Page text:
Reading with... André Acima

photo: Sigrid Estrada

André Aciman is the author of Call Me by Your Name (Picador, October 2017; now a major motion picture), Enigma Variations (FSG, January 2017; available in paperback from Picador January 9, 2018), Eight White NightsOut of EgyptFalse PapersAlibis and Harvard Square, and is the editor of the Proust Project. He teaches comparative literature at the Graduate Center of the City University of New York and lives with his wife in Manhattan.

On your nightstand now:

Journey by Moonlight by Antal Szerb (NYRB Classic). Haven't figured it out yet!

Favorite book when you were a child:

Treasure Island and Wuthering Heights: I started reading classics very early, and in many ways the great authors of the past have determined my taste for books. I judge most books by the first few sentences of the opening chapter. It's almost as unfair as judging a book by its cover, but the first three to four sentences give you a sense of the temperament, the attitude, the schooling, call it even the behavior, the overall orientation of the author--the author's fundamental taste. If we don't share the same taste, I stop reading.

Your top five authors:

Stendhal
Dostoyevsky
Thucydides
Austen
Proust

All five share one thing in common: they are constantly trying to figure out human motivation, which is another way of saying that they are committed to fathoming human psychology. That they all assume people lie to others as well as to themselves does not mean they are pessimists; it just means they are struggling to remain disabused. They don't trust others--or themselves.

Book you've faked reading:

Moby-Dick: Too long. Great prose. But not for me.

Book you're an evangelist for:

Proust's Remembrance of Things Past changes how you read your life and people in general. We are all sick and twisted, but sick or twisted and definitely obsessive does not mean we lack charm, knowledge, even brilliance, or that we are incapable of this strange, unwieldly thing called passion.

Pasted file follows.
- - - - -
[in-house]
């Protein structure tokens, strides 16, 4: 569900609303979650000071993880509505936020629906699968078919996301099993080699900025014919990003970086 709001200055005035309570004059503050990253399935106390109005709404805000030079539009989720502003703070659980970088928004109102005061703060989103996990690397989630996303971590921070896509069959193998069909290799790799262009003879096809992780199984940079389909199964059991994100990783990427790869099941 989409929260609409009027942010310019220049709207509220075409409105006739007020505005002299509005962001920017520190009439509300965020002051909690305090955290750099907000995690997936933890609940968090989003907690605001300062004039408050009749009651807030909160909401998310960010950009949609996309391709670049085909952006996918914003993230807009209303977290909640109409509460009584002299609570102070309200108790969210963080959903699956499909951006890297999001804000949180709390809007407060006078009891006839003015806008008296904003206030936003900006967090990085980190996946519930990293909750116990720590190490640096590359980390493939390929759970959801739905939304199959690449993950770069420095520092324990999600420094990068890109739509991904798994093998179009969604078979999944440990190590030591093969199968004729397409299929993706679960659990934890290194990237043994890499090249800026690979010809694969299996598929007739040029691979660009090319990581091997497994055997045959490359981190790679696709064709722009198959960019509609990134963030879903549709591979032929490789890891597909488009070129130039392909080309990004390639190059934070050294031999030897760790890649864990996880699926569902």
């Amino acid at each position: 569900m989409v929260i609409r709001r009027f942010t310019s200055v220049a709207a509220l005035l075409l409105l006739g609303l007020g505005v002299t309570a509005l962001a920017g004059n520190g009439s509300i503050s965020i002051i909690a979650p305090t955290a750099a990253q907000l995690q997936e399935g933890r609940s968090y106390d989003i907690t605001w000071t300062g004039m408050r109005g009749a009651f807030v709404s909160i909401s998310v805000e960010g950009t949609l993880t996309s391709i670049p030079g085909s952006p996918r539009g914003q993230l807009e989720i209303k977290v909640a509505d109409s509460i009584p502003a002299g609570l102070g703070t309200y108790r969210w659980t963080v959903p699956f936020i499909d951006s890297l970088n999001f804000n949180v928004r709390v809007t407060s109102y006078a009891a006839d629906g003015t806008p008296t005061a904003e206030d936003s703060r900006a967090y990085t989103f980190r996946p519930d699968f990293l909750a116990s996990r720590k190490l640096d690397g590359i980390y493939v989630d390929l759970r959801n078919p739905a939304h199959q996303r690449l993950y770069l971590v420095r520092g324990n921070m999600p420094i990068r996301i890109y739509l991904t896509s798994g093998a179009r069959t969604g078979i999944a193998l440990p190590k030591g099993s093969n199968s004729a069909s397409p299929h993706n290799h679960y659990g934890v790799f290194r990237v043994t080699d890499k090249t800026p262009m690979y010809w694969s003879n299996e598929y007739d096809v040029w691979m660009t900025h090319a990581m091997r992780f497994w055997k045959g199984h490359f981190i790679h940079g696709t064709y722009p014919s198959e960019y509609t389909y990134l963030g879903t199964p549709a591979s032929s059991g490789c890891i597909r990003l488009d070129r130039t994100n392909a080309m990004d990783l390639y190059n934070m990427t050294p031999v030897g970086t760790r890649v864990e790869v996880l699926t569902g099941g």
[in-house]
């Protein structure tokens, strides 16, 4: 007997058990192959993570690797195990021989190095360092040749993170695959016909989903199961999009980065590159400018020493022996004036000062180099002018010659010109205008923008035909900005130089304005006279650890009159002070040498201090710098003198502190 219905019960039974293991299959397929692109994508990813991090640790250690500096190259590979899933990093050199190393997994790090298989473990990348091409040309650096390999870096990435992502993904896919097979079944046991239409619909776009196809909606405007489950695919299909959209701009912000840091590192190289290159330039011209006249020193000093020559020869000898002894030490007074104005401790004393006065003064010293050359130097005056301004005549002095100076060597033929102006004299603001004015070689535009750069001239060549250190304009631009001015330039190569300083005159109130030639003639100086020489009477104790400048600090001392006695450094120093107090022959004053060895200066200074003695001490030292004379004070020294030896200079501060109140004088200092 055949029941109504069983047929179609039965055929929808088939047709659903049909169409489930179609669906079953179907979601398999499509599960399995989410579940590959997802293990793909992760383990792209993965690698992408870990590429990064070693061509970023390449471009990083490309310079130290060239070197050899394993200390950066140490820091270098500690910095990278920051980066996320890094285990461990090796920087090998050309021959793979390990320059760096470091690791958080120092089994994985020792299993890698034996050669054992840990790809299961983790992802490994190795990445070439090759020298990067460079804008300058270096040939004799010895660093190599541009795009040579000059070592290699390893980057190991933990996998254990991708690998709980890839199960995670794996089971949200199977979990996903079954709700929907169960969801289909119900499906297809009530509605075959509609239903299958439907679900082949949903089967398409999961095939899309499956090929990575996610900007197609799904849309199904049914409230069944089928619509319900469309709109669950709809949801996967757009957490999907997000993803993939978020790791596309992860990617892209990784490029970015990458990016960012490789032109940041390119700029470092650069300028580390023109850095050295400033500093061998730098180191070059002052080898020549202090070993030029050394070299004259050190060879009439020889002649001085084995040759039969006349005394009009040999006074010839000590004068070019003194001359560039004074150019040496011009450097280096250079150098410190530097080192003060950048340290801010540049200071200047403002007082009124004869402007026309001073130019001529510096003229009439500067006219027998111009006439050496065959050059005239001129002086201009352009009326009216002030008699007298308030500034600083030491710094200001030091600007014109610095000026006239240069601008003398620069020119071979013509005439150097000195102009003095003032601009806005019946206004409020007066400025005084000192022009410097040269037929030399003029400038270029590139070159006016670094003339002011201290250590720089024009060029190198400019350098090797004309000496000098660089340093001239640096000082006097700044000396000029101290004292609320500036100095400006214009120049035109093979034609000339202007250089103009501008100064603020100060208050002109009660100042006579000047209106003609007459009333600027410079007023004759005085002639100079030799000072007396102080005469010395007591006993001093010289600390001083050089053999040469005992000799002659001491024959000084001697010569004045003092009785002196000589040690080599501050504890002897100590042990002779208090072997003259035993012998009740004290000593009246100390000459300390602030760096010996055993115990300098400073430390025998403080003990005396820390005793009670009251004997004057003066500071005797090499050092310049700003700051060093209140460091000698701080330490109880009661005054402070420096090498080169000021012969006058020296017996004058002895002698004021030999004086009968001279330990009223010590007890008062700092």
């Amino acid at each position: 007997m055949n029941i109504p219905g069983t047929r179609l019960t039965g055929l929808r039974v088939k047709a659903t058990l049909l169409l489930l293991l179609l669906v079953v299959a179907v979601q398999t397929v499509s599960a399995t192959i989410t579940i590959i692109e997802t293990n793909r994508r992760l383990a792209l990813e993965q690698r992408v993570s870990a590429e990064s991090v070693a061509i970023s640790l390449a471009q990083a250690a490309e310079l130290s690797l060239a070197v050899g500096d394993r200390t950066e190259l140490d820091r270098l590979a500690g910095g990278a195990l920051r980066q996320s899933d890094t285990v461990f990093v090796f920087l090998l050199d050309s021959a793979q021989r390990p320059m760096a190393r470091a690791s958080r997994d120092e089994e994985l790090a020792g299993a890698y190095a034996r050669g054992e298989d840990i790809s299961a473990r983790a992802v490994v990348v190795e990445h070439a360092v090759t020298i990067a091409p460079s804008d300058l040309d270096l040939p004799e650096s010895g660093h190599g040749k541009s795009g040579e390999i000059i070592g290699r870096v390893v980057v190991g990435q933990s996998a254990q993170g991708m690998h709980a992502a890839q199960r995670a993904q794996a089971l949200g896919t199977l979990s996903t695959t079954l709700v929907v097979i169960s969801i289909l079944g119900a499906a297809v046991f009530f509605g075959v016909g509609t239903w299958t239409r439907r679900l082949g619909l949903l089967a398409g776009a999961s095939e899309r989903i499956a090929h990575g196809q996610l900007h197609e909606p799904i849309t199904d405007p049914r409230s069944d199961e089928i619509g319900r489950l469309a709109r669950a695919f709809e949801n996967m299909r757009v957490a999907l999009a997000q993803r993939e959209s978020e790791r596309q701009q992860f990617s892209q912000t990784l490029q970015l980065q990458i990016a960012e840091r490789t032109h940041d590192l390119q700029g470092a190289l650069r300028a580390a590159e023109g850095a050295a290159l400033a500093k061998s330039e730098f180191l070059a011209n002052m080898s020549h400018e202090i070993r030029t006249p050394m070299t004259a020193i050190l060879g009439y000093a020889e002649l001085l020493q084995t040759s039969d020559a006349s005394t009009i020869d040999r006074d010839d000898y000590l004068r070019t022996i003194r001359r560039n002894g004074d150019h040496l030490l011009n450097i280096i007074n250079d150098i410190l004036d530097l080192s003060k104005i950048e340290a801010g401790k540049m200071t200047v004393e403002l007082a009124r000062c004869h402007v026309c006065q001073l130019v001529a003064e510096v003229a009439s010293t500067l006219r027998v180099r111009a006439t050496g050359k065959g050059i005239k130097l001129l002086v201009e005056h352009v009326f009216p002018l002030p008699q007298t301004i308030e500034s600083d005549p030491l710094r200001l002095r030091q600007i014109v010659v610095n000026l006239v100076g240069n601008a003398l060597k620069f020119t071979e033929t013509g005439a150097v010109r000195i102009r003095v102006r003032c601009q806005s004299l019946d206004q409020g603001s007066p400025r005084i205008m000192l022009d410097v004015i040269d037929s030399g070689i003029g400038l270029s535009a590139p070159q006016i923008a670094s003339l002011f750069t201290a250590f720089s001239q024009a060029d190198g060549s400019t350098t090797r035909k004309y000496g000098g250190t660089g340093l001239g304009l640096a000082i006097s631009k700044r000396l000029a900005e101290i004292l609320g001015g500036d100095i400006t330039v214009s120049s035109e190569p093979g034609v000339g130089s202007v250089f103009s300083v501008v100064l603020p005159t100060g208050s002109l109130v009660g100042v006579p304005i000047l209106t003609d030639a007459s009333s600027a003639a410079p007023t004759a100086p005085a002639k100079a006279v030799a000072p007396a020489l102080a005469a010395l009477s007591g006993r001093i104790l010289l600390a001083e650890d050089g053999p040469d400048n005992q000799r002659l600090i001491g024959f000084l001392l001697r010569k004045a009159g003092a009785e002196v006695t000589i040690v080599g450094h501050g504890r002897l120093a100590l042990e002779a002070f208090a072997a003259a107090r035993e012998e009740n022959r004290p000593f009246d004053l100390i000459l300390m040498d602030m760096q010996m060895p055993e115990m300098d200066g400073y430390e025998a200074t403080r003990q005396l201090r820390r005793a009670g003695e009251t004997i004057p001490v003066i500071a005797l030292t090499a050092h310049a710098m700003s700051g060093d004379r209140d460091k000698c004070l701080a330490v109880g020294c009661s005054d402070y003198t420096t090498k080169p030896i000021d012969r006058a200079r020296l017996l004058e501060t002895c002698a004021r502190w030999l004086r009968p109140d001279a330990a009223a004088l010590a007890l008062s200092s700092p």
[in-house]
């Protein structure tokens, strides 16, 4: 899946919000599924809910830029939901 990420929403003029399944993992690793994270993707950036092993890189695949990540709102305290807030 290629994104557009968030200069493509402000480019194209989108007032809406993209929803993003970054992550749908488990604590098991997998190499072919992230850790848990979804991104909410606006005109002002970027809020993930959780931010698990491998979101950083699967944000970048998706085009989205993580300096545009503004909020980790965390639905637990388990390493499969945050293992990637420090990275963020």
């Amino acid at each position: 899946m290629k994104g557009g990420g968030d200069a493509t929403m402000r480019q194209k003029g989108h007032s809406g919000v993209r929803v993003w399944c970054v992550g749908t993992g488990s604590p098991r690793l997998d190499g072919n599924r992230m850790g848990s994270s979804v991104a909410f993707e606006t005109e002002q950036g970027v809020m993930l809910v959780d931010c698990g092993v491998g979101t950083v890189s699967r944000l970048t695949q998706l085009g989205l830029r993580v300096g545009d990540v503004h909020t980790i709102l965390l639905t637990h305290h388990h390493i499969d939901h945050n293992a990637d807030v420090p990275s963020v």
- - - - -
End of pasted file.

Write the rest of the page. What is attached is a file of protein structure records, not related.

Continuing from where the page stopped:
Book you've bought for the cover:

Mikhail Lermontov's A Hero of Our Time. The portrait of the author as a young soldier won me over. I knew what awaited me. I read the whole book in a few hours in my bedroom in Rome at the age of 15. It taught me things I wouldn't have discovered otherwise: why we do things that go against our nature, why we spite people, why sarcasm and irony are so vital a mask and why with very best intentions we opt for the worst.

Book you hid from your parents:

Stoker's Dracula. I was seeing a girl at the time who recommended I read it. She also recommended Tolkien. I knew my father would consider either one fluff.

Book that changed your life:

Ovid's Metamorphoses taught me everything I needed to know about desire and how strange are the pathways of desire. I thought I was weird because I desired, until I realized that every person on this planet is driven by desire. They just couch it better; I eventually learned to couch it, too.

LaFayette's The Princesse de Clèves: Possibly my favorite novel. Because it is about how two individuals who are madly and hopelessly in love learn to hide and ultimately to stifle that love.

Favorite line from a book:

"The past is a foreign country; they do things differently there." --from The Go-Between by L.P. Hartley

I quoted that line in Enigma Variations. How we alter the past is what allows us to live. And with writers and memoirists, how we hijack true facts to allow us to live with them.

Five authors whose works you'll never part with:

Shakespeare
Dante
Goethe
Homer/Ovid
Joyce

Without them, what is there?

Book you most want to read again for the first time:

Dostoyevsky's The Idiot

The problem is finding the time. It was a brilliant book, and it taught me that a good writer is interested in how warped everyone is. I thought I was the only living being struggling to hide how warped I was. It was good to know there were others.

The best-written book in the English language:

The King James Bible. There is something unforgettably stately in the cadence of its prose. It reminds me that stateliness, even when it is to the point and remains irreducibly plain and simple, is the most luminous state a writer could aspire to.

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